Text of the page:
Why do you think this ongoing mystery, and the inability to solve the murder of one of the most iconic rappers ever, continues to be so alluring in pop culture lore?
Randall Sullivan: It’s the closest equivalent to JFK’s murder for people of a certain generation. But it’s also evidence that there’s no value placed on their lives. What makes this case so unique and complicated is that it was all racial politics at the very beginning. Then it became about money. But the people who were protecting Bernard Parks – because he was the LAPD’s first real black chief – thought they were politically obligated to do so. They were sweeping Biggie’s murder and Tupac’s murder under the rug because they really didn’t give a shit. All they cared about was protecting themselves. Covering their own asses, politically. Getting justice for Biggie meant nothing to them. To them, he was just another street gangster, who happened to make money. In fact, that’s what the city attorney’s office said when they met with the FBI: ‘Are you going to jeopardise our relationship, all that we’ve got going, just to try to solve the murder of a 400-pound black ex-crack dealer?’ That’s how they saw him.
Biggie’s mother Voletta Wallace’s lawsuit against the LAPD plays a big part in the book. Can you explain why?
Randall Sullivan: Voletta Wallace is the heroine of this story because she wouldn’t take no for an answer. She kept trying to get the truth. It was really complicated and she knew she was going to have to take a hard look at Puffy Combs, who was close and basically co-created Biggie as an artist, but he was going along with the cover-up of her son’s murder (former LAPD detective Greg Karding previously claimed that P Diddy was linked to the murders in his book Murder Rap). She had cops from both New York and Los Angeles coming at her, trying to shut this down, but she wouldn’t back off. She just hung in there, because in her mind there was nothing as important as getting justice for her son. That sort of unyielding attitude and just mental toughness that she showed for 15 years has a lot to do with how I was able to get to the bottom of all this.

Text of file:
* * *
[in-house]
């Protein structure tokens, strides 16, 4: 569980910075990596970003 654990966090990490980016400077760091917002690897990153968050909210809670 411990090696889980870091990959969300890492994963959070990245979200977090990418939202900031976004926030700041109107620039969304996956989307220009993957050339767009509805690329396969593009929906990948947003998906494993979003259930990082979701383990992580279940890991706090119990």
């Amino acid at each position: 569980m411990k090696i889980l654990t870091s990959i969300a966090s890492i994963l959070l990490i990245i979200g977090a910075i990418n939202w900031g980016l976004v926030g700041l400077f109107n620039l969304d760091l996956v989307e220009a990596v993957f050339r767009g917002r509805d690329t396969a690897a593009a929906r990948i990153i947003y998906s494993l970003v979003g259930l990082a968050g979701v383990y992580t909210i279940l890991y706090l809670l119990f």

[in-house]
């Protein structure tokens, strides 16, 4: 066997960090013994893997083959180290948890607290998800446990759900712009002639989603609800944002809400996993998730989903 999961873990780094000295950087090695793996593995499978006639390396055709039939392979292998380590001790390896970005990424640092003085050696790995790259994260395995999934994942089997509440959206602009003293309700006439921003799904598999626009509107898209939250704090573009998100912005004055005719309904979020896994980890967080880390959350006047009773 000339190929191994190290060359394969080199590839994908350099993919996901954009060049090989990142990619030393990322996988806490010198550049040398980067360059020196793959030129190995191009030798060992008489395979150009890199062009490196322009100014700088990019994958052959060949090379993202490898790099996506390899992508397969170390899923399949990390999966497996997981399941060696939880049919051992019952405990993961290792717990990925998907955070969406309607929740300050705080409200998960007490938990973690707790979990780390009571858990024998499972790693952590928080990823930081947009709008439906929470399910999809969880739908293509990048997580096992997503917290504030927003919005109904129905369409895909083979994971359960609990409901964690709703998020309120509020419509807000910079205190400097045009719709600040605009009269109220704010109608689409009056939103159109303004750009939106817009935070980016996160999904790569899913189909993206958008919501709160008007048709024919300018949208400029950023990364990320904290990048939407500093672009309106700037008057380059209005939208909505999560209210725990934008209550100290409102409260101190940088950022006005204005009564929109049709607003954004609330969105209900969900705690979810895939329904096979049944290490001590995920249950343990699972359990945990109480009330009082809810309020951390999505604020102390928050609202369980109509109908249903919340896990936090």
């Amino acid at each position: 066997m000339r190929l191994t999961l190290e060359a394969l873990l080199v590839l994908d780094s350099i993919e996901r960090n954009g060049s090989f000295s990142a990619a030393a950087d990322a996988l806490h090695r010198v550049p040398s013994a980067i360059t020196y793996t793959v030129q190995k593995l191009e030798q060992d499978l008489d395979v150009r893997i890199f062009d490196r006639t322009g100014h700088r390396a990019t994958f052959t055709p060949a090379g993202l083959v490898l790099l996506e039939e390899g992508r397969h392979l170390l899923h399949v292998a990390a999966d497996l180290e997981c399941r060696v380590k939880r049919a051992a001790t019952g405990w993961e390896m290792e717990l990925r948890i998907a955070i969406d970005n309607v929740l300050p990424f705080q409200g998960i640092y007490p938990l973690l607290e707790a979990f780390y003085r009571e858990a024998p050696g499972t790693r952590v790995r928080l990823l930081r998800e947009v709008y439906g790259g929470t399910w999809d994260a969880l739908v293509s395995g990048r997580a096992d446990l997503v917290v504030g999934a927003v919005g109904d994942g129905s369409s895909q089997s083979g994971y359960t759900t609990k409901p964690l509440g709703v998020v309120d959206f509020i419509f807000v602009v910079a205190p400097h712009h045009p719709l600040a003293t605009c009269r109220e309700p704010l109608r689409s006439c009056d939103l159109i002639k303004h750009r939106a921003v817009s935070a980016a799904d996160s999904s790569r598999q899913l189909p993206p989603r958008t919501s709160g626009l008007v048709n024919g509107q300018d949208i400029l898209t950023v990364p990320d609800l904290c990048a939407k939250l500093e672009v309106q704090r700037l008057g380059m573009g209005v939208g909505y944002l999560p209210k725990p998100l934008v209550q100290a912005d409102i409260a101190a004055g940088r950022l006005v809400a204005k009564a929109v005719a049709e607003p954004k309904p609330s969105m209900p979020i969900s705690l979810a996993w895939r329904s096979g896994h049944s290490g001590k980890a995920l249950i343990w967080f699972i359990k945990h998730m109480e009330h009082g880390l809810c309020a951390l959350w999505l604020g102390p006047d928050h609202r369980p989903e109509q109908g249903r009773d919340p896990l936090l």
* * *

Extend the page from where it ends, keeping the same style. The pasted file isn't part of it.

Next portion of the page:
You mentioned Puff Daddy, too. What about the accusations against him concerning Tupac’s murder?
Randall Sullivan: I’m not accusing Puffy of having set up Tupac’s murder. There are certainly people who said it, but I wouldn’t make an accusation without knowing. What I (claim in Dead Wrong) is that he basically instructed the key witnesses to Biggie’s murder to keep their mouths shut and not talk to the cops and not give them any information. Maybe that implicates him in some way, I don’t know – but for sure, he didn’t lift a finger, or actively got in the way of the cops trying to solve the murder of his supposed best friend.